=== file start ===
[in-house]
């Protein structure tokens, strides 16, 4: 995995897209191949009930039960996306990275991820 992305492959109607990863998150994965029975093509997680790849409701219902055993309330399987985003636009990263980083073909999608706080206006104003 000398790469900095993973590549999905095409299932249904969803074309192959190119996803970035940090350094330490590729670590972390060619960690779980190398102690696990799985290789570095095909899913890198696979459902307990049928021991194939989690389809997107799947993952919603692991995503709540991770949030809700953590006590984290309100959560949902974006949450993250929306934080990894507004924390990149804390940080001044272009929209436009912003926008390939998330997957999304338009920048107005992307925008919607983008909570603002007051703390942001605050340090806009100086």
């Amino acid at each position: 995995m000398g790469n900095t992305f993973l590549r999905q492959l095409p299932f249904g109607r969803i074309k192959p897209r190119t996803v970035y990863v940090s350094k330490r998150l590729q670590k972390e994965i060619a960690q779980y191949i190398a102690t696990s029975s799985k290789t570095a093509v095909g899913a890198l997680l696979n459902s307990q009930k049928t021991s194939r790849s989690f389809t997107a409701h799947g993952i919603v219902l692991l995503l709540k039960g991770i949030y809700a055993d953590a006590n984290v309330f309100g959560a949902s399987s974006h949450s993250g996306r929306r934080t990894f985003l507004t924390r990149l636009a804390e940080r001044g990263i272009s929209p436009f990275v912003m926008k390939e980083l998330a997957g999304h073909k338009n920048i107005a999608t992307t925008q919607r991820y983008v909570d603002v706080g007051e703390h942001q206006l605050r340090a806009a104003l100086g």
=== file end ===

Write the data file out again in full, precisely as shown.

[in-house]
């Protein structure tokens, strides 16, 4: 995995897209191949009930039960996306990275991820 992305492959109607990863998150994965029975093509997680790849409701219902055993309330399987985003636009990263980083073909999608706080206006104003 000398790469900095993973590549999905095409299932249904969803074309192959190119996803970035940090350094330490590729670590972390060619960690779980190398102690696990799985290789570095095909899913890198696979459902307990049928021991194939989690389809997107799947993952919603692991995503709540991770949030809700953590006590984290309100959560949902974006949450993250929306934080990894507004924390990149804390940080001044272009929209436009912003926008390939998330997957999304338009920048107005992307925008919607983008909570603002007051703390942001605050340090806009100086």
């Amino acid at each position: 995995m000398g790469n900095t992305f993973l590549r999905q492959l095409p299932f249904g109607r969803i074309k192959p897209r190119t996803v970035y990863v940090s350094k330490r998150l590729q670590k972390e994965i060619a960690q779980y191949i190398a102690t696990s029975s799985k290789t570095a093509v095909g899913a890198l997680l696979n459902s307990q009930k049928t021991s194939r790849s989690f389809t997107a409701h799947g993952i919603v219902l692991l995503l709540k039960g991770i949030y809700a055993d953590a006590n984290v309330f309100g959560a949902s399987s974006h949450s993250g996306r929306r934080t990894f985003l507004t924390r990149l636009a804390e940080r001044g990263i272009s929209p436009f990275v912003m926008k390939e980083l998330a997957g999304h073909k338009n920048i107005a999608t992307t925008q919607r991820y983008v909570d603002v706080g007051e703390h942001q206006l605050r340090a806009a104003l100086g």